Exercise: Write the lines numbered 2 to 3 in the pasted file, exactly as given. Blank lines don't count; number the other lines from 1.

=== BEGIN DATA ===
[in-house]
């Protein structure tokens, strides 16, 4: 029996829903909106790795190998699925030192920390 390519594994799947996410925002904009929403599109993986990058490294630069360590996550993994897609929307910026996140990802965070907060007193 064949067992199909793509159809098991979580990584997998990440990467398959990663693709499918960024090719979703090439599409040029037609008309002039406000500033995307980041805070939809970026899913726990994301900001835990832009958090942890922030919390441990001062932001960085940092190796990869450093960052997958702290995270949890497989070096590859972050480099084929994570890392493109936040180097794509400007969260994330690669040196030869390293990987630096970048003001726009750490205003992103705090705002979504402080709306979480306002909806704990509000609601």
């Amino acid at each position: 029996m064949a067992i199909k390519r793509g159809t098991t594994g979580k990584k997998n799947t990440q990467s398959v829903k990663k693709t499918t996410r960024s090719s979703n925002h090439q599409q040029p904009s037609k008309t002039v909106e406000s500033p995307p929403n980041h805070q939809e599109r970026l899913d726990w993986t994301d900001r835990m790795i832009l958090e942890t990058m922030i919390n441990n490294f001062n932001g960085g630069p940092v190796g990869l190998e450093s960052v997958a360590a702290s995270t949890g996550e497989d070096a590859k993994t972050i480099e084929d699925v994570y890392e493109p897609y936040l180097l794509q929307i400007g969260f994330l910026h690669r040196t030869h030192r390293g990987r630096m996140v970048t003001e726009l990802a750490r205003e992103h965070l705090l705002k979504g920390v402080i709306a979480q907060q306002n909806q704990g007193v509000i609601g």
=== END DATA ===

């Protein structure tokens, strides 16, 4: 029996829903909106790795190998699925030192920390 390519594994799947996410925002904009929403599109993986990058490294630069360590996550993994897609929307910026996140990802965070907060007193 064949067992199909793509159809098991979580990584997998990440990467398959990663693709499918960024090719979703090439599409040029037609008309002039406000500033995307980041805070939809970026899913726990994301900001835990832009958090942890922030919390441990001062932001960085940092190796990869450093960052997958702290995270949890497989070096590859972050480099084929994570890392493109936040180097794509400007969260994330690669040196030869390293990987630096970048003001726009750490205003992103705090705002979504402080709306979480306002909806704990509000609601």
């Amino acid at each position: 029996m064949a067992i199909k390519r793509g159809t098991t594994g979580k990584k997998n799947t990440q990467s398959v829903k990663k693709t499918t996410r960024s090719s979703n925002h090439q599409q040029p904009s037609k008309t002039v909106e406000s500033p995307p929403n980041h805070q939809e599109r970026l899913d726990w993986t994301d900001r835990m790795i832009l958090e942890t990058m922030i919390n441990n490294f001062n932001g960085g630069p940092v190796g990869l190998e450093s960052v997958a360590a702290s995270t949890g996550e497989d070096a590859k993994t972050i480099e084929d699925v994570y890392e493109p897609y936040l180097l794509q929307i400007g969260f994330l910026h690669r040196t030869h030192r390293g990987r630096m996140v970048t003001e726009l990802a750490r205003e992103h965070l705090l705002k979504g920390v402080i709306a979480q907060q306002n909806q704990g007193v509000i609601g």